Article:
One of the greatest advantages we’ve had with Landsat is the continuity from the first time we launched to the present…What we have is what I call a digital format family album of the globe and we can sit down and look back in time and say how did this area change? What happened and when. We had only one child and we took a lot of snapshots early and I regret I haven’t done it more consistently but it’s a great asset that we have this digital family photo album of the globe and I think it’s imperative that we continue it.
Today, the Department of the Interior is keenly aware of the legacy of Stewart Udall and the revolutionary idea he proposed. The Landsat series of satellites is recognized around the world for the unique quality and utility of its imagery -- for assessing changes to the land, to Earth’s agriculture, forests, wetlands, and coastal areas, and to the ecology of life itself upon our planet … for monitoring land affected by hurricanes and earthquakes, the impacts of urbanization, population growth, and land use change, the effects of the deforestation and global climate change ... all observable from space and of great consequence to society.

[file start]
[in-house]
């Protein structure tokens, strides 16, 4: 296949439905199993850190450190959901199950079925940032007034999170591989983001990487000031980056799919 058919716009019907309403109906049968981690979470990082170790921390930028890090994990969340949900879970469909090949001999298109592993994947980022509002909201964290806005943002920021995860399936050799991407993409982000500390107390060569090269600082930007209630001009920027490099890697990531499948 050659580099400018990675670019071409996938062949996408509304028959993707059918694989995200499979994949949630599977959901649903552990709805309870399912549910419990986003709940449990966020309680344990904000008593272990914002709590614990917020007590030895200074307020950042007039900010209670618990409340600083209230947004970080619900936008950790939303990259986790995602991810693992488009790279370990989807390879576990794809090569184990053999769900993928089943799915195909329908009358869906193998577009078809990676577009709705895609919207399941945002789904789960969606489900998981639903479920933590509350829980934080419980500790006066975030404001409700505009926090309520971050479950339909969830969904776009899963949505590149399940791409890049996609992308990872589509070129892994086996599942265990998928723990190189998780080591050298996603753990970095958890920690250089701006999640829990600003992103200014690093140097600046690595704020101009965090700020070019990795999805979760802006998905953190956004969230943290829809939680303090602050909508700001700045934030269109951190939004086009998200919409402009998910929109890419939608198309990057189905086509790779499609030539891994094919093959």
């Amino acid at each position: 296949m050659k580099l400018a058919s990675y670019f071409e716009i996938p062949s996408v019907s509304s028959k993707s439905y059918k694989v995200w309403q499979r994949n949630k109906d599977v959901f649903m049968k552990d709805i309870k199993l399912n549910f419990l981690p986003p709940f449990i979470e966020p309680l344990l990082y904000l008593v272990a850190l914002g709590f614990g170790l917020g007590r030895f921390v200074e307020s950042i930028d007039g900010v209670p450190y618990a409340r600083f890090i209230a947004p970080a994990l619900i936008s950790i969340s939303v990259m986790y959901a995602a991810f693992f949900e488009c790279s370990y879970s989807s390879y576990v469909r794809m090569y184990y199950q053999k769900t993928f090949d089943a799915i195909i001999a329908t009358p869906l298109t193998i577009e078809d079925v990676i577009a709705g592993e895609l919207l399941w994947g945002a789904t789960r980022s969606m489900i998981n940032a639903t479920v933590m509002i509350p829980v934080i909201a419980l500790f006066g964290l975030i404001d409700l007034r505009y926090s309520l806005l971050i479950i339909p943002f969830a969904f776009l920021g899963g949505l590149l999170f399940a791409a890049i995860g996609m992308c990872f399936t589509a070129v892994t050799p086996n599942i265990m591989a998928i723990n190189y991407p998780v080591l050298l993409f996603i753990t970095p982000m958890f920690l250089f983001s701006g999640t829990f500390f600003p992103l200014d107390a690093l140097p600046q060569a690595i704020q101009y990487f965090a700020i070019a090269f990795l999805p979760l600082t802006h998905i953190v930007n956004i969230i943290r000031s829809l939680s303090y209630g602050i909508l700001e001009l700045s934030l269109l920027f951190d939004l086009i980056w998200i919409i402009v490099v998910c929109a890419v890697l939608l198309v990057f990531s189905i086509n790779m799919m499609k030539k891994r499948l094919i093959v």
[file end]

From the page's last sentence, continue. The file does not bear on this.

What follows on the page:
Dr. Curtis Woodcock:
The continuing need for observations is really a result of an ongoing process of change at the surface of the Earth. We have one planet, we have lots of people, we have always more people, and we're changing the planet in innumerable ways and in essence the history of Landsat data provides a benchmark against which is possible to measure change in the future. So the two together the past data and the future data are far more valuable together than they would be independently.